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Flight Attendants strike


LIAT cabin crew calls in sick

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Linda Straker  Dec 20, 2007

(eTN) - Many Caribbean travelers were stranded at regional airports on Wednesday as a result of a sick-out by LIAT crew. Management of the Antigua-based airline said that most of its cabin crew called in sick resulting in widespread dislocation as many flights to its destinations were cancelled with the remainder operating under significant delays.

"Efforts to contact the Flight Attendant Association have proven to be futile and no reason has as yet been given to the airline for the steps taken," LIAT spokesperson Penny Richards said in a release from the airline's Barbados office. "If the action goes forward delays are inevitable as the airline seeks to rectify the problem."

The industrial action comes shortly on the heels of a warning from the intra regional carrier to Caribbean travelers to expect some turbulence in regional air travel over the busy Christmas period as a result of a shortage in aircraft. The action was taken after they received no word from management on a letter sent recently giving a December 15 deadline to address a number of grievances.

LIAT is owned by regional shareholders, with the major shareholders being the governments of Barbados, Antigua and St. Vincent and the Grenadines. The three governments raised a US$60 million loan from the Caribbean Development Bank to facilitate the payment of debts and acquisition of the assets from Caribbean Star, which was owned by Antigua-based American millionaire Allen Stanford.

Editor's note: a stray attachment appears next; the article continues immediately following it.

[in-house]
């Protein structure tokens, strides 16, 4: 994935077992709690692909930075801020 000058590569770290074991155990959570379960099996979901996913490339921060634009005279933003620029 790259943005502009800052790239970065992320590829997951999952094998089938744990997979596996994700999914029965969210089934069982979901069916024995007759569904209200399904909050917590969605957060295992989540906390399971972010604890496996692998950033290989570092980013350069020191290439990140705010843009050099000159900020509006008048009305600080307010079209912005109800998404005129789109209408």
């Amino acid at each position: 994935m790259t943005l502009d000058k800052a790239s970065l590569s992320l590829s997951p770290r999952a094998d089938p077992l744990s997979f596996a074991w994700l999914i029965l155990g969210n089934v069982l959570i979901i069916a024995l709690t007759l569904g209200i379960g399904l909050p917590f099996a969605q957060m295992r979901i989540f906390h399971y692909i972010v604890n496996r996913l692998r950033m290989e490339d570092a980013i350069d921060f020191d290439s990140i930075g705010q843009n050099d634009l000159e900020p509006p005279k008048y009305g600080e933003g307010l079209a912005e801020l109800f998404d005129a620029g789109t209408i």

St. Vincent and the Grenadines prime minister, Ralph Gonsalves, said that flight attendants were ill advised about taking such action, while pointing out that the action had practically crippled the airline. “Stanford was not able to remove LIAT from the sky but 25 flight attendants were being able to achieve this,” he said, while giving the assurance that the leader of the trade union that represents LIAT’s workers promised him that the cabin crew will be out today.

LIAT management described the sickout as being "completely unjustified.” LIAT CEO Mark Darby said no official reason has been given for the action staged by 24 of the scheduled 35 flight attendants who called in sick. Urging them to report for duty on Thursday as normal he said that the intention is to solve the issue as quickly as possible.

"We do have the support of our shareholder governments to take strong action on this. They are very, very upset and they've asked me to convey the strength of their feeling about this action," said Darby, who confirmed that the airline has hired a small group of contract crews to help us with the Christmas period. “This is to make sure that we had enough crew to mount the operation and we discussed that with the flight attendants' association (Leeward Islands Flight Attendants Association) and we've reached an agreement with them.

"As far as we're concerned there's nothing that should have provoked this action and certainly we've not been made aware of any particular action that should have resulted in this today," Darby said yesterday.

LIAT cabin crew calls in sick



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